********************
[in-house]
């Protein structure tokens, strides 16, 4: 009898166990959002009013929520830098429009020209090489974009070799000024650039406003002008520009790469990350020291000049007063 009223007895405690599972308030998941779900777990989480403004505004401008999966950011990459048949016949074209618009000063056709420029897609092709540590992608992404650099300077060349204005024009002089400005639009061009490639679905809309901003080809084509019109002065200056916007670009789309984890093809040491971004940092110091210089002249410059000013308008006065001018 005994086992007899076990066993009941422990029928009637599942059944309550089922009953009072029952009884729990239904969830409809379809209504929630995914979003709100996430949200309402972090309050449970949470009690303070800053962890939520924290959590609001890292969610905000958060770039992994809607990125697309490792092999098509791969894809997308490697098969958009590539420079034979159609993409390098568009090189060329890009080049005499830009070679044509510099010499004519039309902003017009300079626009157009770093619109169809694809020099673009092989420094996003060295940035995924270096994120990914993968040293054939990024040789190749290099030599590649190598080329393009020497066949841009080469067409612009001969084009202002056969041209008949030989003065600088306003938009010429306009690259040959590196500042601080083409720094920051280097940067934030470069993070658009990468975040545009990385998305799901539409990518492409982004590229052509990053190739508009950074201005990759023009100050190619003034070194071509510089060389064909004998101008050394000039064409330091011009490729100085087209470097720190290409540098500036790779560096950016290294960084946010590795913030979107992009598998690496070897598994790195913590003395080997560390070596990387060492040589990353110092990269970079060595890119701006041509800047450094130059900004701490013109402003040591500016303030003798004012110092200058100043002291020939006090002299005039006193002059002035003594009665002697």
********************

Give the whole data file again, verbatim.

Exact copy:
[in-house]
């Protein structure tokens, strides 16, 4: 009898166990959002009013929520830098429009020209090489974009070799000024650039406003002008520009790469990350020291000049007063 009223007895405690599972308030998941779900777990989480403004505004401008999966950011990459048949016949074209618009000063056709420029897609092709540590992608992404650099300077060349204005024009002089400005639009061009490639679905809309901003080809084509019109002065200056916007670009789309984890093809040491971004940092110091210089002249410059000013308008006065001018 005994086992007899076990066993009941422990029928009637599942059944309550089922009953009072029952009884729990239904969830409809379809209504929630995914979003709100996430949200309402972090309050449970949470009690303070800053962890939520924290959590609001890292969610905000958060770039992994809607990125697309490792092999098509791969894809997308490697098969958009590539420079034979159609993409390098568009090189060329890009080049005499830009070679044509510099010499004519039309902003017009300079626009157009770093619109169809694809020099673009092989420094996003060295940035995924270096994120990914993968040293054939990024040789190749290099030599590649190598080329393009020497066949841009080469067409612009001969084009202002056969041209008949030989003065600088306003938009010429306009690259040959590196500042601080083409720094920051280097940067934030470069993070658009990468975040545009990385998305799901539409990518492409982004590229052509990053190739508009950074201005990759023009100050190619003034070194071509510089060389064909004998101008050394000039064409330091011009490729100085087209470097720190290409540098500036790779560096950016290294960084946010590795913030979107992009598998690496070897598994790195913590003395080997560390070596990387060492040589990353110092990269970079060595890119701006041509800047450094130059900004701490013109402003040591500016303030003798004012110092200058100043002291020939006090002299005039006193002059002035003594009665002697």